Other symptoms usually accompany vomiting of white foam, helping the owner and vet to identify the cause. So keep a close eye on your little feline so you can give the vet as much information as possible. Make a note of the answers to the following questions:

  • Does my cat have diarrhoea?
  • Is my cat constipated?
  • Does my cat seem tired, even lethargic?
  • Has my cat lost weight recently?
  • Is my cat’s coat dull?
  • Does my cat have bad breath?
  • Does my cat’s urine have a sweet odour?
  • Is my cat lacking appetite?

Don’t forget to always provide your vomiting cat with plenty of water. Otherwise, there is a risk of dehydration.

My cat is vomiting a transparent liquid

Have you noticed that your cute four-legged friend sometimes vomits a transparent liquid? One very simple and harmless reason may be that your cat drank too much water too quickly. This is rare as cats usually drink small quantities each time. However, some conditions like diabetes can make cats drink more. Another reason why a cat may drink too much is a diet without wet food. Alternating biscuits and wet cat food helps your little friend to stay hydrated without having to drink too much. When it is very hot, you should always leave water out for your adorable feline. If they stay in the sun for a long time without having access to water, they may drink too much at once when you fill their bowl. A water fountain is a good alternative. This will provide your cat with unlimited fresh water.

Cat vomit – When to worry?

If your cat has vomited once but seems to be well, it’s probably nothing serious. Keep an eye on them for a day or so to see if they vomit again and if any other symptoms appear. This recommendation does not apply in the case of a cat vomiting blood. Even one case of vomiting blood should be taken seriously. The presence of blood in vomit indicates internal bleeding. If the blood is bright red, it is coming from the stomach or oesophagus. If it is dark red, it has been digested and comes from the lower part of the small intestine. Although the presence of blood in a cat’s vomit worries owners, it is not necessarily serious. When a cat vomits often, this irritates the walls of the digestive tract and may lead to slight bleeding. Ingestion of a foreign body can lead to perforation of the digestive tract and bloody vomiting. Other causes are: a gastric ulcer, inflammation of the oesophagus, a viral or bacterial infection, ingestion of a toxic substance and an accident. Whatever the cause, if you cat vomits blood, do not waste time and call your vet. You will certainly need to get there quickly to avoid any serious complications.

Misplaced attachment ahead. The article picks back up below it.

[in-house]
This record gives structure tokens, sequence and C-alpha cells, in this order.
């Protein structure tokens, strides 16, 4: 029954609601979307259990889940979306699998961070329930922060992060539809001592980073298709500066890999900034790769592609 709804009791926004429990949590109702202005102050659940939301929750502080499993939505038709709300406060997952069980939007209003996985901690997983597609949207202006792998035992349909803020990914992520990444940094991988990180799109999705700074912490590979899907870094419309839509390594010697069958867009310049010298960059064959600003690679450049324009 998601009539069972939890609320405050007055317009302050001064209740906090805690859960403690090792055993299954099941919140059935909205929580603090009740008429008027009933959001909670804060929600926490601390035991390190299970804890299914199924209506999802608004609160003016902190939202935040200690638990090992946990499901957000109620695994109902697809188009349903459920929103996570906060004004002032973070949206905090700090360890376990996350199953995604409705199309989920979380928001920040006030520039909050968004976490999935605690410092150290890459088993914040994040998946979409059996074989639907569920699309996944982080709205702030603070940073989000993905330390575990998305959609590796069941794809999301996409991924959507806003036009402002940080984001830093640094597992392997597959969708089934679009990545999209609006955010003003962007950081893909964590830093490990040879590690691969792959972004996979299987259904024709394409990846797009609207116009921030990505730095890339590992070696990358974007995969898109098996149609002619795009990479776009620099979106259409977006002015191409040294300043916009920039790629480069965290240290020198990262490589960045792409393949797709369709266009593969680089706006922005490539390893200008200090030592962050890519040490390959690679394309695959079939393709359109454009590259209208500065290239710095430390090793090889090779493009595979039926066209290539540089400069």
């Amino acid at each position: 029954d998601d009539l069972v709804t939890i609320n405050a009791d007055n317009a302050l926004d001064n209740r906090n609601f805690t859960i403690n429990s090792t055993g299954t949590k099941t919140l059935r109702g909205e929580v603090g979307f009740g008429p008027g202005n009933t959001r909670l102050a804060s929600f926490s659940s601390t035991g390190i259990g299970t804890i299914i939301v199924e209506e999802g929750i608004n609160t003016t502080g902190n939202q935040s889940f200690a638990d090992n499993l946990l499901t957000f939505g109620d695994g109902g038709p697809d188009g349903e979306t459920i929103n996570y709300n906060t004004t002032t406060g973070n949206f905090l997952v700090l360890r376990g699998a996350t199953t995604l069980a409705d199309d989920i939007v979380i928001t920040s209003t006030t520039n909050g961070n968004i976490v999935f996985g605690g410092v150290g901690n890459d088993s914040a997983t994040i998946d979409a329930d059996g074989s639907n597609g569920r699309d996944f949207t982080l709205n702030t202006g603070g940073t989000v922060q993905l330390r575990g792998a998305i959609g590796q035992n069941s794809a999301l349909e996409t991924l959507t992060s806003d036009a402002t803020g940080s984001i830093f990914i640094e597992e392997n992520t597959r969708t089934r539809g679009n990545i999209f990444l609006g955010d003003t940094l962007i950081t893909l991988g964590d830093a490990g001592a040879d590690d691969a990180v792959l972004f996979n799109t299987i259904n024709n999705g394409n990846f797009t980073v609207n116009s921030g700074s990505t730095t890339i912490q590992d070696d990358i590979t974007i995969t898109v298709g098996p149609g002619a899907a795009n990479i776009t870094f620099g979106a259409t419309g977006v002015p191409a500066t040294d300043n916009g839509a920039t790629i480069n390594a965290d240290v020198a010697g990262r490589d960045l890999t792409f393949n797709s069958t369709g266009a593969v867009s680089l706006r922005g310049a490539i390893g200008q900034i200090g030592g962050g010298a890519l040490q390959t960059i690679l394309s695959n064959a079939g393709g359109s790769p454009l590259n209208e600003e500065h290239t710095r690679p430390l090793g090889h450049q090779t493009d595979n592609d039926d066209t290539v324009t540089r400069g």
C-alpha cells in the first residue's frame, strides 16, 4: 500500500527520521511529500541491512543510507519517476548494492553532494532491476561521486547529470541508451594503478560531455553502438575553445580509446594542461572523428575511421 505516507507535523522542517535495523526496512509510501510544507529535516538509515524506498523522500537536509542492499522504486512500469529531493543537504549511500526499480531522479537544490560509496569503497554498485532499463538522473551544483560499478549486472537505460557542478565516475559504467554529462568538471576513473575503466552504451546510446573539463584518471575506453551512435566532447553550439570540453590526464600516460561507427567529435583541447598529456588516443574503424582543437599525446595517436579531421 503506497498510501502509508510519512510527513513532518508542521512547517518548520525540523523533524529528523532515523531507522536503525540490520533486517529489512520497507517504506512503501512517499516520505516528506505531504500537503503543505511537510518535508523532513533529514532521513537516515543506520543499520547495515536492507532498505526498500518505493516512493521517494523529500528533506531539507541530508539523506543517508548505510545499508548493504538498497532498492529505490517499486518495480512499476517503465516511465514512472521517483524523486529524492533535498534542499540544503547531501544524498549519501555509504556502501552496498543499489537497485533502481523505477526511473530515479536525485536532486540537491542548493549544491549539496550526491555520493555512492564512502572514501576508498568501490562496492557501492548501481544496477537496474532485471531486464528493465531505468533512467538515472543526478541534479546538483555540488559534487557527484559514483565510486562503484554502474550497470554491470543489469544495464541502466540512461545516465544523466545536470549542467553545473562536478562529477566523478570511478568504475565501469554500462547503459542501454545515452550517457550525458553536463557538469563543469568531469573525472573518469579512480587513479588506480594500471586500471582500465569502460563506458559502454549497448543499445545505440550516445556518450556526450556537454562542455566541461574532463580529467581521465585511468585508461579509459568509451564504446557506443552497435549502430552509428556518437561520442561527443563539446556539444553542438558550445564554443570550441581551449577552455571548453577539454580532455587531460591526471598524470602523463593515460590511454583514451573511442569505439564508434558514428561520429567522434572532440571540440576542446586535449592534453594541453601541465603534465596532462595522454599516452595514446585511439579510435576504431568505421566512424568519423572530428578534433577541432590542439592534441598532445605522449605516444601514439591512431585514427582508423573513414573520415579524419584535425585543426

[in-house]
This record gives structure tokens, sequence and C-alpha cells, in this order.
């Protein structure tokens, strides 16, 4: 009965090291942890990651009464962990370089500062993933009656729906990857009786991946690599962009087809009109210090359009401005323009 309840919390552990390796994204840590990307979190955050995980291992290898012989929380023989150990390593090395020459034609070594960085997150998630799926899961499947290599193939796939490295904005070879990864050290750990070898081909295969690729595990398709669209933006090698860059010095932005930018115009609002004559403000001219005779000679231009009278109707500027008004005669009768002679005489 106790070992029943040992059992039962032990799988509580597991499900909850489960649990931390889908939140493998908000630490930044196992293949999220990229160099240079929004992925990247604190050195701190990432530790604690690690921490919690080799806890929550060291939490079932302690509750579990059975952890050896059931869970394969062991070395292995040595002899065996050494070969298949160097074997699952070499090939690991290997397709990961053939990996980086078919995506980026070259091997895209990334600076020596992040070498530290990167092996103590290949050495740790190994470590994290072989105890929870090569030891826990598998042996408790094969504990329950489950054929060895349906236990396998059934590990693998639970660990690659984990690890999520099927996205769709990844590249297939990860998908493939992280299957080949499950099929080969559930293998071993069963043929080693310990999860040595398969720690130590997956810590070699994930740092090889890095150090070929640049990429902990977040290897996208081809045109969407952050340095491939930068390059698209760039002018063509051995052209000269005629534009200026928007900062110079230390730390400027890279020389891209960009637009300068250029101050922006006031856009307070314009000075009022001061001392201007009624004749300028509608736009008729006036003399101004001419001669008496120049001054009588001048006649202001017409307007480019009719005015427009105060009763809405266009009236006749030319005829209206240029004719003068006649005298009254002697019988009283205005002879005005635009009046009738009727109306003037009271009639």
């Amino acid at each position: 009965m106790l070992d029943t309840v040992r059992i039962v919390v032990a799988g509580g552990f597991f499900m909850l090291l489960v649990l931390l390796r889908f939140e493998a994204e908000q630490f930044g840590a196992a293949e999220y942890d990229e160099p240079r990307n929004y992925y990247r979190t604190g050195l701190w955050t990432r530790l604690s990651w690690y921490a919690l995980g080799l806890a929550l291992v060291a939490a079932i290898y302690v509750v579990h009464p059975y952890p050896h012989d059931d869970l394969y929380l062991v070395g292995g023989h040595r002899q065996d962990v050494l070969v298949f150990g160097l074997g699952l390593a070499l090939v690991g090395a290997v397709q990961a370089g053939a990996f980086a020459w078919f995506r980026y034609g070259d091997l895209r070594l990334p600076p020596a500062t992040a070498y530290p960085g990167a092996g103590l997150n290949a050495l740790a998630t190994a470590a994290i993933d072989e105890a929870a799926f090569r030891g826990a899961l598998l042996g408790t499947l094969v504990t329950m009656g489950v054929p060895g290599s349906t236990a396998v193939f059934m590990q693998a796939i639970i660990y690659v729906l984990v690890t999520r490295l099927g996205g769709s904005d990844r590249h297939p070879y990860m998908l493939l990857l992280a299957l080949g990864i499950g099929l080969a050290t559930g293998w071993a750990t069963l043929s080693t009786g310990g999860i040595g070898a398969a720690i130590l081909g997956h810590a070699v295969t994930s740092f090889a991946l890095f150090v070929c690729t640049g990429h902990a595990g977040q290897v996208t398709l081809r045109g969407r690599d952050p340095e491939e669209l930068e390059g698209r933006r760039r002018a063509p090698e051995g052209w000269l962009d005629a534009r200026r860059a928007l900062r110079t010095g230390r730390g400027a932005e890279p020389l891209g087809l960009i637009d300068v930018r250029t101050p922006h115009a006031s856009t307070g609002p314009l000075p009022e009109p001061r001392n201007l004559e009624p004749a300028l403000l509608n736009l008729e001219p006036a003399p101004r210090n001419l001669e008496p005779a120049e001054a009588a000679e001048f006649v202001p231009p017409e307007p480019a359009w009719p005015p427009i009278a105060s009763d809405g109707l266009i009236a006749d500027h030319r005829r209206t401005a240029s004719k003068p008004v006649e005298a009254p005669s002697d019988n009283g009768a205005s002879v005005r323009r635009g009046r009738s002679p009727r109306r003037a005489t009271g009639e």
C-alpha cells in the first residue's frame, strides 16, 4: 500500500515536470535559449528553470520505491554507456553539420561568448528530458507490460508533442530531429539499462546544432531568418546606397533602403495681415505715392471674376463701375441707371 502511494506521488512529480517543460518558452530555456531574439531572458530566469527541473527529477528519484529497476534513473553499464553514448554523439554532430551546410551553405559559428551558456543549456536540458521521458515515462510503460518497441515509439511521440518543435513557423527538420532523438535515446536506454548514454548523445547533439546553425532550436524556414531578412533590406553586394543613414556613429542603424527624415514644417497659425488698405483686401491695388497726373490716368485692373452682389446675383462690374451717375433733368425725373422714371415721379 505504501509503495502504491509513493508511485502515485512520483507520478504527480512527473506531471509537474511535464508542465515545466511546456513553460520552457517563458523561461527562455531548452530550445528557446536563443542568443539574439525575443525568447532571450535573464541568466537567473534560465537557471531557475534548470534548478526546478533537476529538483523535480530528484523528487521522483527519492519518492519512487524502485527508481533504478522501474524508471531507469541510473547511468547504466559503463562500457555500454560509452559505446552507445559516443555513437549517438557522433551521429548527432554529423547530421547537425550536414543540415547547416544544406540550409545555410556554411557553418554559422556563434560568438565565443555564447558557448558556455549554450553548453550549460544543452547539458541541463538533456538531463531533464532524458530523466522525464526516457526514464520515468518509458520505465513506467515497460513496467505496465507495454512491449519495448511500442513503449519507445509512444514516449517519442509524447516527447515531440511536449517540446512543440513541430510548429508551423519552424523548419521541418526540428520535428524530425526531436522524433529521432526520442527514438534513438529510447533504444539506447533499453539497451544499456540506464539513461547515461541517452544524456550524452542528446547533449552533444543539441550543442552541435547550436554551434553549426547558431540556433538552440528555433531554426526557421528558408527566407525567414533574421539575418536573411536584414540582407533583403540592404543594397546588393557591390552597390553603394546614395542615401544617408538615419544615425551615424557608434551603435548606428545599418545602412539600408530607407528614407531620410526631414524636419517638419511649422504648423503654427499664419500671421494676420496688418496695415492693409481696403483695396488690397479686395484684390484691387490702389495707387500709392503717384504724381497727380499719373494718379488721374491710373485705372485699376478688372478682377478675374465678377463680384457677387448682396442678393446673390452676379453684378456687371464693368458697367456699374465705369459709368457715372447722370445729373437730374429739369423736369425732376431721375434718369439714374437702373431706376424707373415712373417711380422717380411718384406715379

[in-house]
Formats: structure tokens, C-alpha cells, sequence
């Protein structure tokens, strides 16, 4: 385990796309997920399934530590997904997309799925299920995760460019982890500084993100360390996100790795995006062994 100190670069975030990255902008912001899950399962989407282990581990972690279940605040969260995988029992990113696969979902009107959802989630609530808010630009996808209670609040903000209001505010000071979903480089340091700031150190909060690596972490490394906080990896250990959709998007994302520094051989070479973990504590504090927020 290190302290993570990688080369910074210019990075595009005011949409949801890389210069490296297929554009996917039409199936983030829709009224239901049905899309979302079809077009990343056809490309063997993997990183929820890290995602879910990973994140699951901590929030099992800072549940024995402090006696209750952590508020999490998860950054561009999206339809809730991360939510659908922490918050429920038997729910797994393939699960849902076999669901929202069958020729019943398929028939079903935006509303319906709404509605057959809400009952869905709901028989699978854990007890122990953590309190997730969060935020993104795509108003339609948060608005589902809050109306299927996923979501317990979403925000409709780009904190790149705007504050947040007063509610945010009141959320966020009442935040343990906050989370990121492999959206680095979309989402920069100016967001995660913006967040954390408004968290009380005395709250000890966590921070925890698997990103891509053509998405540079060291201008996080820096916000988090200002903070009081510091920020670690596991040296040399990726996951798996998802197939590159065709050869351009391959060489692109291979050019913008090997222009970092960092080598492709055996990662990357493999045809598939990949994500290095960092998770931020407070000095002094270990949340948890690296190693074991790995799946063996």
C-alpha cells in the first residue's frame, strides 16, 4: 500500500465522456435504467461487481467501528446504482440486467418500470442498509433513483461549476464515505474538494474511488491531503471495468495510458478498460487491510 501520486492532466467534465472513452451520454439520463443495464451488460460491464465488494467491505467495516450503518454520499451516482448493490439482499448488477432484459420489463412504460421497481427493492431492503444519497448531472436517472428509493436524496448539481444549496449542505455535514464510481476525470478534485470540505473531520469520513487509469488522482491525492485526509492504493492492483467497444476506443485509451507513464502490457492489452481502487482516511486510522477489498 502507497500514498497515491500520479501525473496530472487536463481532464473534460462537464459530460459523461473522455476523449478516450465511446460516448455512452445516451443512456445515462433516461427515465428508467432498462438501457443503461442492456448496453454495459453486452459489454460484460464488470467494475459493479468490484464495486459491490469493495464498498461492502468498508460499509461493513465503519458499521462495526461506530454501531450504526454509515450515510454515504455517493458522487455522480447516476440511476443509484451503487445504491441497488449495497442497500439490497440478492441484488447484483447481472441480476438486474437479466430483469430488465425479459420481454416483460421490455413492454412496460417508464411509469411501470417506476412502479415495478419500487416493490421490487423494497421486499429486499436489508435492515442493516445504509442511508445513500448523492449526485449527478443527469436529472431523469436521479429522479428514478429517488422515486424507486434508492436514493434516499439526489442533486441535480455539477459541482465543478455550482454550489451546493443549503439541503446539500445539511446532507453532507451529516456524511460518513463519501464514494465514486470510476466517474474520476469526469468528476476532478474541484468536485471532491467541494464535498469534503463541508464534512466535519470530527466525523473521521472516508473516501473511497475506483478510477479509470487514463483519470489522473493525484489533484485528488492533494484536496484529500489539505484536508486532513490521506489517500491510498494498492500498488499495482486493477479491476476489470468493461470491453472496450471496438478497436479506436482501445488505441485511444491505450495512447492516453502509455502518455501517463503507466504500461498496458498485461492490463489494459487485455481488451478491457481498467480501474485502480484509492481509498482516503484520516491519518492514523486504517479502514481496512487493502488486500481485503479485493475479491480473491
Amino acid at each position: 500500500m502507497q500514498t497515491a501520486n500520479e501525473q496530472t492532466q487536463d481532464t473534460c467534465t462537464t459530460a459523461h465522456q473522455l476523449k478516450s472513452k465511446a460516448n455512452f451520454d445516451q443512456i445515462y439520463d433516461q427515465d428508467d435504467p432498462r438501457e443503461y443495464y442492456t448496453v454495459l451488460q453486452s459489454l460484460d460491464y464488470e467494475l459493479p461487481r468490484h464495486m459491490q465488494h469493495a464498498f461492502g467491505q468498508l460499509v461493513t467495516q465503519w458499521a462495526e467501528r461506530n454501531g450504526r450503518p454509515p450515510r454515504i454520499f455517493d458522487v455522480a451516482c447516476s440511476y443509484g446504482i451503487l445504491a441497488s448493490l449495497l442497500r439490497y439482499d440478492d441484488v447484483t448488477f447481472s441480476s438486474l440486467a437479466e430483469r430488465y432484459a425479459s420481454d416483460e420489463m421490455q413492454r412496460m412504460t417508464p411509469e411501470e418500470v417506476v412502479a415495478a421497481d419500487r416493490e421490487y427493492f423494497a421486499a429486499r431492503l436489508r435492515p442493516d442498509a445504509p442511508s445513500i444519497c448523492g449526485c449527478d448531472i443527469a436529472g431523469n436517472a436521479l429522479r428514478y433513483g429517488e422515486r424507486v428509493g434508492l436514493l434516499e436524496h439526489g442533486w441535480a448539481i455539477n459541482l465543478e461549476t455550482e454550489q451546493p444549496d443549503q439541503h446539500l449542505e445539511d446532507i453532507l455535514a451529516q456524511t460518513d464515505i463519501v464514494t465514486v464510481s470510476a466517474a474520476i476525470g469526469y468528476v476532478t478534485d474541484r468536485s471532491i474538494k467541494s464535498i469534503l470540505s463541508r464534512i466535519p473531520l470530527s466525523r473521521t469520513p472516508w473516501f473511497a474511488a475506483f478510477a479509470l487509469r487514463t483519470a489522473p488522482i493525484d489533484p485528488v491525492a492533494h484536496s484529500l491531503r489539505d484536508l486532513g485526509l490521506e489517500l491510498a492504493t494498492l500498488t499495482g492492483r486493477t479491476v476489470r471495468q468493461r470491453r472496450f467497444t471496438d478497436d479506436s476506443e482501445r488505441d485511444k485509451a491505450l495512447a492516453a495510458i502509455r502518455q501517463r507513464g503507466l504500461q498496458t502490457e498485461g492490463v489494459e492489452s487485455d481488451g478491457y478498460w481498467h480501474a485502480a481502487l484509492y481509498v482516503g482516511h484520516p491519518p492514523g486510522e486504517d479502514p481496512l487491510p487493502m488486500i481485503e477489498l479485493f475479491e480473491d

How do you make a cat vomit?

Your cat has ingested a toxic substance or an object and your first reaction is to make them vomit in order to get rid of it. Warning! Making your cat vomit could make the situation worse. The best thing to do is to call your closest vet immediately. They will ask you questions and tell you what to do. In most cases, you should visit the surgery as a matter of urgency. You should never make your cat vomit yourself in the following cases:

  • They have already vomited and you think they have been poisoned
  • You don’t exactly know what they swallowed
  • They ingested a toxic substance over two hours ago
  • They suffer from heart or neurological problems
  • They have ingested a corrosive substance or hydrocarbons
  • They are unconscious
  • They have swallowed a sharp object, thread or ribbon

By trying to do the right thing, you could make the situation worse and put your little furball’s life in danger. Self-medication is therefore strongly discouraged. In an emergency, you can go to the veterinary clinic immediately, after checking by telephone that it is open. Try to stay calm so you do not add to your cat’s stress. Speak to them with a soft voice and tell them, for example, that you are taking care of them and are going to take them to the vet who will know what to do. If caught in time, ingesting a toxic substance or object will be nothing but a bad memory for you and your faithful feline companion.